- Citrus County
- Clay County
- Collier County
- coronavirus pandemic
- coronavirus reopening
- COVID-19 reopening
- COVID-19 virus
- Dixie County
- Flagler County
- Gilchrist County
- Lafayette County
- Manatee County
- new coronavirus
- novel coronavirus
- Sarasota County
- short-term vacation rentals
- Sumter County
- vacation rental
- vacation rental ban
- vacation rentals
Going into the Memorial Day Weekend, vacation-rental properties can operate in 26 counties across the state after being shut down for weeks as part of Gov. Ron DeSantis’ response to the coronavirus pandemic, according to the Florida Department of Business and Professional Regulation’s website.
State officials approved vacation rental safety plans for 10 more counties Thursday.
Those plans, going into effect immediately, will reverse DeSantis’ ban placed statewide in late March. Last week, the Governor announced individual counties could submit their plans to reopen the vacation rental industry through the Department of Business and Professional Regulation (DBPR) for approval.
The latest approved plans came from Citrus, Clay, Collier, Dixie, Flagler, Gilchrist, Lafayette, Manatee, Sarasota and Sumter counties Thursday before a Friday evening update added a dozen more counties. As of Saturday, 38 counties have been cleared to reopen their short-term vacation rentals.
DeSantis has made clear that the plans should not allow guests from COVID-19 hot spot regions to rent.
“If you tell me you’re going to rent them out to people from New York City, I’m probably not going to approve that, OK?” DeSantis said. “If you’re saying that, you know, you’re going to rent it out to people in other parts of Florida or something that would be manageable or if there’re ways in there that clearly you have an eye to safety, then I’m fine.”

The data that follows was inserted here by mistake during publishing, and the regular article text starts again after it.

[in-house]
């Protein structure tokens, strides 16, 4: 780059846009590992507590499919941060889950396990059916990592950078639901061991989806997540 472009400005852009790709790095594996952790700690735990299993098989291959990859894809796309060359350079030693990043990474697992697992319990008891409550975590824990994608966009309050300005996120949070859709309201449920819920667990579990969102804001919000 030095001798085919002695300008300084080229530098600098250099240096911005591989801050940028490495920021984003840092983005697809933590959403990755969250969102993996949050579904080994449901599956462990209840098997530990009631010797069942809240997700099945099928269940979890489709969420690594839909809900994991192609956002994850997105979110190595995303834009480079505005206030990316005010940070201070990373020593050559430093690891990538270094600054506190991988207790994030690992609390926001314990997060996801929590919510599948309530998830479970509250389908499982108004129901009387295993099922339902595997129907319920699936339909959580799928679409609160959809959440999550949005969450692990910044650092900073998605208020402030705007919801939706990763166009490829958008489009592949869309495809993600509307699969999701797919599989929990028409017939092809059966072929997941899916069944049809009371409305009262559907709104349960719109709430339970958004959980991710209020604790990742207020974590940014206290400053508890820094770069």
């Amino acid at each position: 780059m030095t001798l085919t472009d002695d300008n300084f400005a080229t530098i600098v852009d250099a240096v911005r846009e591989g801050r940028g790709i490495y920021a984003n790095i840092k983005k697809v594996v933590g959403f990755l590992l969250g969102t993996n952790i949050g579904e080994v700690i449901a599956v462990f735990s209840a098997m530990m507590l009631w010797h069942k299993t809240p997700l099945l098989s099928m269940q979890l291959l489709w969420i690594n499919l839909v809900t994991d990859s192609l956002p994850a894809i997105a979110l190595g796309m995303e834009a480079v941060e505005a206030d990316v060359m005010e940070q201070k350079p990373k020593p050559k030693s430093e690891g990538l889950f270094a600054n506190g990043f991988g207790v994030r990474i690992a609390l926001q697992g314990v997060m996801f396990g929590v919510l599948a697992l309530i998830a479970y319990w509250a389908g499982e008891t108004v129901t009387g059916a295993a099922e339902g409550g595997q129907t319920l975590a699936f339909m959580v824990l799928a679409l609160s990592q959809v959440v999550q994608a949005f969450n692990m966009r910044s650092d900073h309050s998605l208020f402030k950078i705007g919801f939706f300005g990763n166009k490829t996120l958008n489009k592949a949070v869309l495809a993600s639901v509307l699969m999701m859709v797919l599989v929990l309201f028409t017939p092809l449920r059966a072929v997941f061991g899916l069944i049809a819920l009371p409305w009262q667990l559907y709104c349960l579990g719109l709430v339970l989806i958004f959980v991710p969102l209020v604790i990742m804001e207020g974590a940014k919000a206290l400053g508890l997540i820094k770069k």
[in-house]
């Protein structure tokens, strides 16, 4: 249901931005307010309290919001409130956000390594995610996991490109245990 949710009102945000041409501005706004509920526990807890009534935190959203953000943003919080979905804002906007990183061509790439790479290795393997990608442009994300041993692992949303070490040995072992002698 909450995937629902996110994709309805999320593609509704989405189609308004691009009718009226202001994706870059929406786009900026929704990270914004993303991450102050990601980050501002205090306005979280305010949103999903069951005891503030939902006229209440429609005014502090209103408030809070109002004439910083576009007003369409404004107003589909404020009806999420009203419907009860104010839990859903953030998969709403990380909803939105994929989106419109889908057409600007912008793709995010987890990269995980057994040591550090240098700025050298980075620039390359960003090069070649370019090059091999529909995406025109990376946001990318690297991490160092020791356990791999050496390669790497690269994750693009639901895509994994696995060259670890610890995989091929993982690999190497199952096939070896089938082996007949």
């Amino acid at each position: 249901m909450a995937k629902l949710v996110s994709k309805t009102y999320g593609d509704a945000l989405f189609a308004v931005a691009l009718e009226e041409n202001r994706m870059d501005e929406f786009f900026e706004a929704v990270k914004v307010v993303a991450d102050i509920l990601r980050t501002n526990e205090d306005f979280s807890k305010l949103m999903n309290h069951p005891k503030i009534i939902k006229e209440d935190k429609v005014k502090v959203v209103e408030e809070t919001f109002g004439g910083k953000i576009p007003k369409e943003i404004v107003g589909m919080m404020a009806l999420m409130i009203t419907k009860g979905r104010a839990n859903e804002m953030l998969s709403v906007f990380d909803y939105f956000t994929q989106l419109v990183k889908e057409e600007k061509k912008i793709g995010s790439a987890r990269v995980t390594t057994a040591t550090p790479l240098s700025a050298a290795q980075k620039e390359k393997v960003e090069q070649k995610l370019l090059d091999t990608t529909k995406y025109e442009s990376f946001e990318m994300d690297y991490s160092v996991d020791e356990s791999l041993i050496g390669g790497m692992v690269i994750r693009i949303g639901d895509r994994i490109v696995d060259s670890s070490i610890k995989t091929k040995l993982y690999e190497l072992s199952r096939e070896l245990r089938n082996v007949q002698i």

All counties’ plans will discourage renting to travelers from hot spot regions identified by the Governor, namely New York, New Jersey, Connecticut and Louisiana. Some counties go further, banning guests from states with 700 cases per 100,000 residents, adding Delaware, Illinois, Massachusetts, Michigan, Rhode Island and Washington, D.C. to their restrictions.
Signed amid concerns about spring breakers, the original executive order noted that vacation rentals are attractive destinations for out-of-state visitors, then the driving source of COVID-19 infections. During his Friday press conference, DeSantis elaborated on why he let hotels stay open for business.
“Part of the thing is I have National Guard — I’ve got all these National Guard I’ve got to put up,” DeSantis said. “I’ve got other people I’ve got to put up, so we needed to have an ability to have hotels, so it’s a little bit different situation.”
The vacation rental ban includes a carveout for those performing military or government duties and emergency, health or infrastructure responses. Additionally, those on business trips or staying more than 30 days may rent.
DeSantis’ Re-Open Florida Task Force, which included representatives from the Florida Restaurant and Lodging Association, Walt Disney World Resort and the Fontainebleau luxury hotel in Miami Beach, last month recommended including restrictions on vacation rentals for most of the state’s reopening process. The panel did not include voices from the vacation rental industry.
The task force recommended that hosts only be allowed to rent to Florida residents and be banned from accepting reservations from international travelers or from visitors who live in cities that are known hot spots for COVID-19. The panel did not recommend restrictions for hotels, motels, resorts and time-share developments.